Reverse Hackathon

Hacking Mental Health with Technology, Ideas and Brain Power: After School Participates in Reverse Hackathon

June 14, 2018

On Saturday June 9, a standing room only crowd of 250 academics, designers, ethicists, computer scientists, entrepreneurs, psychologists, high school students and others gathered to work collectively to solve problems associated with technology, including addiction, binge-watching, bullying, and emotional detachment. The one-day event, called a reverse hackathon, was held at the California Institute of Integral Studies (CIIS) and was co-organized by CIIS and HackMentalHealth.

After School Vice President Jeff collins participated in the event, along with a group of high school students recruited by him and After School partners Crisis Text Line and the Stanford Center for Youth Mental Health and Wellness. Teams spent the day designing changes to improve existing products rather than the traditional hackathon model of writing code to create new ones. “This event was an important step to begin to bridge the gap between popular consumer technology products created for profit and what’s in the best interest of the mental health of users,” said Collins.

After keynote speeches kicked off the event, there was an activity for all those who had not already formed teams. Participants broke out into groups based on the main internet-related problems they were interested in addressing.

Reverse Hackathon Hack Mental Health

Teams prepared presentation pitches to explain how the team planned to create a new and helpful feature for an existing product. Ideas for features were aimed at better serving the mental and emotional health of users. The event’s broad guidelines helped ensure that teams addressed a wide variety of perceived problems.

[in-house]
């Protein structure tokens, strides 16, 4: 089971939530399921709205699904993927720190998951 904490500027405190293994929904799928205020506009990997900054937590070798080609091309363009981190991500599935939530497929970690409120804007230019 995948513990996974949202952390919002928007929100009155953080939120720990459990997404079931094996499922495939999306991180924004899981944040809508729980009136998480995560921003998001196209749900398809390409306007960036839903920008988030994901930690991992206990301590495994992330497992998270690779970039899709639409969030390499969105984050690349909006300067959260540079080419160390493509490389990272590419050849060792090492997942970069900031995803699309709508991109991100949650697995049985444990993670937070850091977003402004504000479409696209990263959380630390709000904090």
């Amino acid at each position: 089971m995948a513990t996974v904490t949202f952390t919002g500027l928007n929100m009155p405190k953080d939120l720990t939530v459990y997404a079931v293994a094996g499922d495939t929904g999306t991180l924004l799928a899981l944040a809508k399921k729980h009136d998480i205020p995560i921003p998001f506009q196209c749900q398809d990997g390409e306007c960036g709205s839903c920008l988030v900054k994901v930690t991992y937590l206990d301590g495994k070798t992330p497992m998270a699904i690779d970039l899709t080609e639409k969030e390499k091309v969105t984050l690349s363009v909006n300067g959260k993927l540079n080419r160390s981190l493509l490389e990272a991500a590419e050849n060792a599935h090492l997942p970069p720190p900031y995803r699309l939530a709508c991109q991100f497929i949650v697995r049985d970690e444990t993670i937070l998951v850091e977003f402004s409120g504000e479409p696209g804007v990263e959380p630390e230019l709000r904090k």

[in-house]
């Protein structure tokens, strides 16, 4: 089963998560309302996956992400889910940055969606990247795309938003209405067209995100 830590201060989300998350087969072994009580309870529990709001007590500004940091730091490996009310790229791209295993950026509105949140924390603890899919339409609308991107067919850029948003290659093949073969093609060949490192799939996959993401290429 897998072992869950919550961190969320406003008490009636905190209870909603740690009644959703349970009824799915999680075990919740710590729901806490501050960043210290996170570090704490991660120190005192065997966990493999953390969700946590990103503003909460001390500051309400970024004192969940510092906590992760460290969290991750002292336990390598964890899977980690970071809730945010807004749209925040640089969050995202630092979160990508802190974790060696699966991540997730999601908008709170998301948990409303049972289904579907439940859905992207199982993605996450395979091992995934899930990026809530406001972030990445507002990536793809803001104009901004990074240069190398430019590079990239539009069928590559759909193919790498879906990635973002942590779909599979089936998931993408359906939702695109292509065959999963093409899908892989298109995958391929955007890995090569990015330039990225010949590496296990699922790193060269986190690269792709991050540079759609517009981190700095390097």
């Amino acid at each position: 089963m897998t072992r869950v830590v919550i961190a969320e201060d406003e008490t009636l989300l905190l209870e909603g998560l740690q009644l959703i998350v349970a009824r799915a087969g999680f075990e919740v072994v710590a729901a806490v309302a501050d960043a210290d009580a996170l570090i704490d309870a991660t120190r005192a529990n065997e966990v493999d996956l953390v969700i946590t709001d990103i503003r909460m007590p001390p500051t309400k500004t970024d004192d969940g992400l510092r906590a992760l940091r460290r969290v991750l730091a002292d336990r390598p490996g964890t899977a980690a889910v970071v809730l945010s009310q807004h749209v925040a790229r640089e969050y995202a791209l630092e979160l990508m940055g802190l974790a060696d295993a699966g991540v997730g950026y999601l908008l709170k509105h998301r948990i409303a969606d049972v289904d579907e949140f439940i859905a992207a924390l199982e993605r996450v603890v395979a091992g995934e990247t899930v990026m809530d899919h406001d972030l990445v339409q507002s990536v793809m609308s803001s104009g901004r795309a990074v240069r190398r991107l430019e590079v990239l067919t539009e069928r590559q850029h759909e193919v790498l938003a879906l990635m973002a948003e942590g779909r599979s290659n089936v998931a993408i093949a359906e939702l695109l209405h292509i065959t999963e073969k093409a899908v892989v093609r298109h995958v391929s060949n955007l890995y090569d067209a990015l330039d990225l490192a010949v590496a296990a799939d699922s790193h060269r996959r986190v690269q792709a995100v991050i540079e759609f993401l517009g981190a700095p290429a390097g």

Jeff’s initial 12-person group wrote down all of the issues they could think of related to negative effects of technology use. They then grouped them into six categories and picked the top two themes. The group formed two teams, one for each of those themes: detachment and addiction.

The final idea for the dependence group focused on how to help users detach from technology to experience more of life off of their smartphones and devices. The application would keep track of screen time and offer rewards for disconnecting.

In addition to participating in the event, After School partnered with event organizers to help support the event. Other partners included Therachat, Google, Greylock Partners, Mindstrong, All Tech is Human, and Santa Clara University Markkula Center for Applied Ethics.

There were 30 teams, with a handful making the finals. Although neither of the teams filled with teenagers and After School’s Jeff Collins did not make the finals, Collins was pleased with the outcome of the event. “The fact that so many stakeholders are interested in limiting the negative effects that come with technology is encouraging. We appreciate Hack Mental Health organizing this fantastic event and including us in it, and look forward to future efforts,” said Collins.

Learn more about Hack Mental Health by visiting their official Facebook Page here here and website here.

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